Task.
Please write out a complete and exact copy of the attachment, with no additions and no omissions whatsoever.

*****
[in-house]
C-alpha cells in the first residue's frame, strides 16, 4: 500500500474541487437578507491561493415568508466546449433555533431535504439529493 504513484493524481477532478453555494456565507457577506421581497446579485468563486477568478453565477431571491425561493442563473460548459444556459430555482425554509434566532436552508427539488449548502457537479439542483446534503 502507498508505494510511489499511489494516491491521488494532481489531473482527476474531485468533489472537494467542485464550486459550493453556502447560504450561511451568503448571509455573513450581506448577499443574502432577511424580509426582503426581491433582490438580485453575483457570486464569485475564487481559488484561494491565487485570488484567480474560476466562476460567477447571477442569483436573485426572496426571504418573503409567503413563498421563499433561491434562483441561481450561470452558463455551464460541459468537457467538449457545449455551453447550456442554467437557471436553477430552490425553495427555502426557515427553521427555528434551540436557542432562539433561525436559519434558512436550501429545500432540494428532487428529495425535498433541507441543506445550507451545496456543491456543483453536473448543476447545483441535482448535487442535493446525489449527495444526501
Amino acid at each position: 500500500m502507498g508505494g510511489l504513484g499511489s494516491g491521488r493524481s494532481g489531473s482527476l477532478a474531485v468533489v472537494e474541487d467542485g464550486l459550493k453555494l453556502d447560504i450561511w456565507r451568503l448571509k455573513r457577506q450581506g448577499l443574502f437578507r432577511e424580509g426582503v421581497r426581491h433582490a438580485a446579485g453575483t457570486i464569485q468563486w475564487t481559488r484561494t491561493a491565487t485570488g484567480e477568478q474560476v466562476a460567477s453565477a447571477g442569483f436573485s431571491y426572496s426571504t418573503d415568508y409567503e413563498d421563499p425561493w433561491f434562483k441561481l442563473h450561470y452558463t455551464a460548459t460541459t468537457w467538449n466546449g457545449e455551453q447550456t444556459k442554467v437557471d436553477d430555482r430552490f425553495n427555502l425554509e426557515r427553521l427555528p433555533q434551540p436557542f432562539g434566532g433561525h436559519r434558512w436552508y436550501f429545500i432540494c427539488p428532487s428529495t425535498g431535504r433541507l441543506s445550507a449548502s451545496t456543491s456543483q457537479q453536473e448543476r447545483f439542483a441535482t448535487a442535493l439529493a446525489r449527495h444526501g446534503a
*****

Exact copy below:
[in-house]
C-alpha cells in the first residue's frame, strides 16, 4: 500500500474541487437578507491561493415568508466546449433555533431535504439529493 504513484493524481477532478453555494456565507457577506421581497446579485468563486477568478453565477431571491425561493442563473460548459444556459430555482425554509434566532436552508427539488449548502457537479439542483446534503 502507498508505494510511489499511489494516491491521488494532481489531473482527476474531485468533489472537494467542485464550486459550493453556502447560504450561511451568503448571509455573513450581506448577499443574502432577511424580509426582503426581491433582490438580485453575483457570486464569485475564487481559488484561494491565487485570488484567480474560476466562476460567477447571477442569483436573485426572496426571504418573503409567503413563498421563499433561491434562483441561481450561470452558463455551464460541459468537457467538449457545449455551453447550456442554467437557471436553477430552490425553495427555502426557515427553521427555528434551540436557542432562539433561525436559519434558512436550501429545500432540494428532487428529495425535498433541507441543506445550507451545496456543491456543483453536473448543476447545483441535482448535487442535493446525489449527495444526501
Amino acid at each position: 500500500m502507498g508505494g510511489l504513484g499511489s494516491g491521488r493524481s494532481g489531473s482527476l477532478a474531485v468533489v472537494e474541487d467542485g464550486l459550493k453555494l453556502d447560504i450561511w456565507r451568503l448571509k455573513r457577506q450581506g448577499l443574502f437578507r432577511e424580509g426582503v421581497r426581491h433582490a438580485a446579485g453575483t457570486i464569485q468563486w475564487t481559488r484561494t491561493a491565487t485570488g484567480e477568478q474560476v466562476a460567477s453565477a447571477g442569483f436573485s431571491y426572496s426571504t418573503d415568508y409567503e413563498d421563499p425561493w433561491f434562483k441561481l442563473h450561470y452558463t455551464a460548459t460541459t468537457w467538449n466546449g457545449e455551453q447550456t444556459k442554467v437557471d436553477d430555482r430552490f425553495n427555502l425554509e426557515r427553521l427555528p433555533q434551540p436557542f432562539g434566532g433561525h436559519r434558512w436552508y436550501f429545500i432540494c427539488p428532487s428529495t425535498g431535504r433541507l441543506s445550507a449548502s451545496t456543491s456543483q457537479q453536473e448543476r447545483f439542483a441535482t448535487a442535493l439529493a446525489r449527495h444526501g446534503a